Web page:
Saturday, June 5, 2010

Ultra Violets are Blue

"...The dog was not on drugs, and the cat was not on drugs, and I was not on drugs." -Factory Superstar Ultra Violet on Warhol's Factory

The tragic demises of factory girls Edie Sedgwick and Nico make it initially hard to believe fellow Warhol Superstar Ultra Violet's claim that she remained relatively sober through those wild Warholian years. But seeing her up close and sharp as a tack at 74 in David Henry Gerson's new short film Ultra Violet for Sixteen Minutes reveals she really may have been as clean as the cat.

Mr. Gerson met Ultra (legally Isabelle Collin Dufresne), still a fixture at gallery openings in New York City and usually recognizable in her signature purple garb, several years ago. At her urging, they decided to embark on documentary about her extraordinary life, starting as child in France excommunicated from the Catholic church who found her way to the United States as a young woman. Once in the states, Isabelle became first assistant and then mistress to Salador Dali who would introduce her to Warhol. She took her place as a “Warhol Superstar” for several years, then later went on to become Ed Ruscha’s mistress. After years of artworld debauchery, Ultra left Ruscha and found God, and has since become an active member of The Church of Latter-Day Saints and an artist in her own right.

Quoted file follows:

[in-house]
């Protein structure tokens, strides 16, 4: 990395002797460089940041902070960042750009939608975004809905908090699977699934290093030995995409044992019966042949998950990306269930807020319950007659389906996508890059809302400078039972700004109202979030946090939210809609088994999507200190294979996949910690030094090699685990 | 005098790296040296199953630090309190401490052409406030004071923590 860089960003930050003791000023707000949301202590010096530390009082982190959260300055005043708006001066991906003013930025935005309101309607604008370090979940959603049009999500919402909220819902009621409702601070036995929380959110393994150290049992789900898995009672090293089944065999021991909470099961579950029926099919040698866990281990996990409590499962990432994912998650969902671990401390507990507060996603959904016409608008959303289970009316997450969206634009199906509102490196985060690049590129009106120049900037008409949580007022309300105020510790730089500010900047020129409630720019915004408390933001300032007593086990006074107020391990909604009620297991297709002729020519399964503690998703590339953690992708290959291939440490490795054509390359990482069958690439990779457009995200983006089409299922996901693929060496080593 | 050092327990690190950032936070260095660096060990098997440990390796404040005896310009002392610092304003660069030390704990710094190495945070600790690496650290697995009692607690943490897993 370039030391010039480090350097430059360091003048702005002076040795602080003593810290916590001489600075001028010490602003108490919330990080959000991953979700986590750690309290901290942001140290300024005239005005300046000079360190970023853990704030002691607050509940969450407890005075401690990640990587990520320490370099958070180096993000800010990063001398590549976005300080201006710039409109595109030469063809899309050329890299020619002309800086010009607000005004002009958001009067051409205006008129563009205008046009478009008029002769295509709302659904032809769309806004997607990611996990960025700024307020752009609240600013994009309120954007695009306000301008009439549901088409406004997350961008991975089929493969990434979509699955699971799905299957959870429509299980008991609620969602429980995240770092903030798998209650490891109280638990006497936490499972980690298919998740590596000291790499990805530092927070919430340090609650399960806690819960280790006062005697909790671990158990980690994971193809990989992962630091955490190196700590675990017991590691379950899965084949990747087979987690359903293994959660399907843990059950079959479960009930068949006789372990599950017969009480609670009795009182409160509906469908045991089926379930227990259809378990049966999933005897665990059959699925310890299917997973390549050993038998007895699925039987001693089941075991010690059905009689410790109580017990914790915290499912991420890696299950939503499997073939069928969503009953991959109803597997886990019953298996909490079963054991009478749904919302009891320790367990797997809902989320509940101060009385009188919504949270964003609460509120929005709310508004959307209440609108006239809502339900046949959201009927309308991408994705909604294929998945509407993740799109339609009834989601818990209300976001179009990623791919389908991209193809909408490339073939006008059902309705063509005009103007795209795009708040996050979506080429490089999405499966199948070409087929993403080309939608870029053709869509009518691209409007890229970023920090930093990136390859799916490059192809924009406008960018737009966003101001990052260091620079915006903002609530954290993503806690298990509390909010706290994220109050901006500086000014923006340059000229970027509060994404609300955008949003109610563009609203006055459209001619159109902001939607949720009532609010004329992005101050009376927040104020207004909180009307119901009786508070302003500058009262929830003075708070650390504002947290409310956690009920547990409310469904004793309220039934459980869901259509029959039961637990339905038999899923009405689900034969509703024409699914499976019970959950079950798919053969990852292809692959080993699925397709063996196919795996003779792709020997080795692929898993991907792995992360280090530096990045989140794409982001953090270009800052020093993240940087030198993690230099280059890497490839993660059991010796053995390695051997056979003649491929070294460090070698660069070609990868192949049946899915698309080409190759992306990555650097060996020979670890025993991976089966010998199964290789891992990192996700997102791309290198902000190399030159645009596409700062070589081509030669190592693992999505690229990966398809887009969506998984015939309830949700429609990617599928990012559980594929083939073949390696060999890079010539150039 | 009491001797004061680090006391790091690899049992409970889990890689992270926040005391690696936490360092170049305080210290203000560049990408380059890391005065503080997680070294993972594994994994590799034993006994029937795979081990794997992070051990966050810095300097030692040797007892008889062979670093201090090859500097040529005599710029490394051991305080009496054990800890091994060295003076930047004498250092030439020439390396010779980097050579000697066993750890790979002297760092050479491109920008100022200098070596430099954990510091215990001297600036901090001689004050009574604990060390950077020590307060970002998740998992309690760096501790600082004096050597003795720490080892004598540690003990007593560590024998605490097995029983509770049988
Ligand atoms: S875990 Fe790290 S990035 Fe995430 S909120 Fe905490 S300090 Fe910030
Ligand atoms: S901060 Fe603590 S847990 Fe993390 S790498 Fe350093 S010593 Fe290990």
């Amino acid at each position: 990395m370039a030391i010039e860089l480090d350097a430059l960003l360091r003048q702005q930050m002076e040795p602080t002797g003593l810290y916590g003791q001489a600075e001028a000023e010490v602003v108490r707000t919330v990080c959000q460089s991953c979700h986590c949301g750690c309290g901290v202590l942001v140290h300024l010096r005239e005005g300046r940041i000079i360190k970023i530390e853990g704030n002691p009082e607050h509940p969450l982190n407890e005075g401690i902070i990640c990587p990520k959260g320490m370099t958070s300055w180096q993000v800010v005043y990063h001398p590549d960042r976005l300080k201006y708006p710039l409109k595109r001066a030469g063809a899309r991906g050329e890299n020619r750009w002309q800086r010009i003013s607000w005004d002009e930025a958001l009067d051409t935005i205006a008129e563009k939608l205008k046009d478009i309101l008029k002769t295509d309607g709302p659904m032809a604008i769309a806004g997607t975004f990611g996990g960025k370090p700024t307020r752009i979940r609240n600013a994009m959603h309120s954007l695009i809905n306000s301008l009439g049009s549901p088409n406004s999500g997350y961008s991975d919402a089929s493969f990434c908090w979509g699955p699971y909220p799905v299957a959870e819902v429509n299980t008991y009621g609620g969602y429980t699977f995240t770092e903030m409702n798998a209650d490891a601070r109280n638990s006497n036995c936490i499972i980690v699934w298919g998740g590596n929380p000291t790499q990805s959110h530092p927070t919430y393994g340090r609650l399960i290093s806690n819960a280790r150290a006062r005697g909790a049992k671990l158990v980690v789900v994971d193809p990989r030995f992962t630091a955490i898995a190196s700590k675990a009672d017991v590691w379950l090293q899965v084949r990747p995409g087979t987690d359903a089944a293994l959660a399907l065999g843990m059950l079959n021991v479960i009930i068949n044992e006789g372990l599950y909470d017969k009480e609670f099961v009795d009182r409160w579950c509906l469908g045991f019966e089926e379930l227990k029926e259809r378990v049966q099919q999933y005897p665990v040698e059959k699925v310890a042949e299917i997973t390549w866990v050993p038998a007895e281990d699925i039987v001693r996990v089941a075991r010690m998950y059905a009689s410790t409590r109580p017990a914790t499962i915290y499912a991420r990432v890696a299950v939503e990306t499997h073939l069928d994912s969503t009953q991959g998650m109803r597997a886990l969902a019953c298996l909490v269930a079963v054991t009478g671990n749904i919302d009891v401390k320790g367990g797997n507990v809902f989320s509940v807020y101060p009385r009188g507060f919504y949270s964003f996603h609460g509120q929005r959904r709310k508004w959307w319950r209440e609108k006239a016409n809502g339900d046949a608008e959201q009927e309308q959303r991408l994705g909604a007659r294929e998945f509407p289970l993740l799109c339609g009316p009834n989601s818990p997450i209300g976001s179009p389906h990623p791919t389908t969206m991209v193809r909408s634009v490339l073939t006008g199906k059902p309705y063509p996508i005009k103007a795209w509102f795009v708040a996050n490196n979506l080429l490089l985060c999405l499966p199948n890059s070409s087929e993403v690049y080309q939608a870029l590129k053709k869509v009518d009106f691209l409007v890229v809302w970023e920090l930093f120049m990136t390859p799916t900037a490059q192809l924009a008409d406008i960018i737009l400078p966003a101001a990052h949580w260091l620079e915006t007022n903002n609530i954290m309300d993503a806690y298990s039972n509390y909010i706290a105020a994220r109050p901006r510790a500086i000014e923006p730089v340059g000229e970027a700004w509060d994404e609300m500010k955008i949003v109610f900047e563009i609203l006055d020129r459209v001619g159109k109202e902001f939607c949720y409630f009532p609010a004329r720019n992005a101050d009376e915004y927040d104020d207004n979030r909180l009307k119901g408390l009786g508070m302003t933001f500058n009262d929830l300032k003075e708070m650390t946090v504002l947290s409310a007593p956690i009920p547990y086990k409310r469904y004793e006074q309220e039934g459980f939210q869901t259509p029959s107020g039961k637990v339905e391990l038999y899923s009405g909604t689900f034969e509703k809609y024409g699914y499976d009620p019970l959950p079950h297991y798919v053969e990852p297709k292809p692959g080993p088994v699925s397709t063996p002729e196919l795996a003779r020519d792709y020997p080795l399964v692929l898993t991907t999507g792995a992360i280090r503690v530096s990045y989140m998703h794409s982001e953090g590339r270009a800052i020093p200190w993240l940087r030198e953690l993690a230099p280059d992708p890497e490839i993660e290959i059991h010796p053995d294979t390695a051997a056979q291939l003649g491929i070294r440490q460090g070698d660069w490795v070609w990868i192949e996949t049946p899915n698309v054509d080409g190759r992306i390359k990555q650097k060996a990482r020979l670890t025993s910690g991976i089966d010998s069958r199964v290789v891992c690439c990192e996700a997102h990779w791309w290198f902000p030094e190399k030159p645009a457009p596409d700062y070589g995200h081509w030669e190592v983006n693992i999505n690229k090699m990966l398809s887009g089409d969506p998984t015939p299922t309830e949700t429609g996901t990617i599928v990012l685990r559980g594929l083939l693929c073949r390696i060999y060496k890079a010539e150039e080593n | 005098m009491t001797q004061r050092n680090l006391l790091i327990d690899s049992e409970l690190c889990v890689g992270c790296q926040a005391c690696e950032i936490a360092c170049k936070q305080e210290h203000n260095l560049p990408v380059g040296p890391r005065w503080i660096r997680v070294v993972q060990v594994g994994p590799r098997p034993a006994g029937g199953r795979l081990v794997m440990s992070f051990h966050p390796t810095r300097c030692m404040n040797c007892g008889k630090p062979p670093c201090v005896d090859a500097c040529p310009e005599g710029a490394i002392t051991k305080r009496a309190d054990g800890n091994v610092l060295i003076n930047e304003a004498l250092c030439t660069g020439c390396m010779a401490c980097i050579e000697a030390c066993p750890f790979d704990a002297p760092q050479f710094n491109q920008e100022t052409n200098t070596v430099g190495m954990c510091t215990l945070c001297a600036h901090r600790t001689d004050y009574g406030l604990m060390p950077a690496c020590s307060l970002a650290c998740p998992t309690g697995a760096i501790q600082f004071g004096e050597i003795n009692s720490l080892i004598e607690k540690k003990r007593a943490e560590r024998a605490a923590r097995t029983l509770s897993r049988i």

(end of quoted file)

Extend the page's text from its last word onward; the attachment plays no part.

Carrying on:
The film has deep religious themes and explores Ultra's role as a serial disciple-- of Dali, of Warhol, of fame, and of God. I spoke to filmmaker David Gerson and he described her disciple-ship as linking the contemporary fame/celebrity conversation to a 5000 year old history, which seems like a nice way connect it all. Art, fame, genius, celebrity, religion--there are some things so seductive and beautiful that they just cannot be denied. Yet Ultra Violet is as much the seducer as she is the seduced; you only have to look at her photo (above), list the great men she's captivated, and listen to her engaging life story to realize as much.

Check out the film’s review over at the Huffington Post, and see David Henry Gerson's Ultraviolet for Sixteen Minutes June 18th at the New Jersey International Film Festival. For additional show dates and information about the film, visit its website.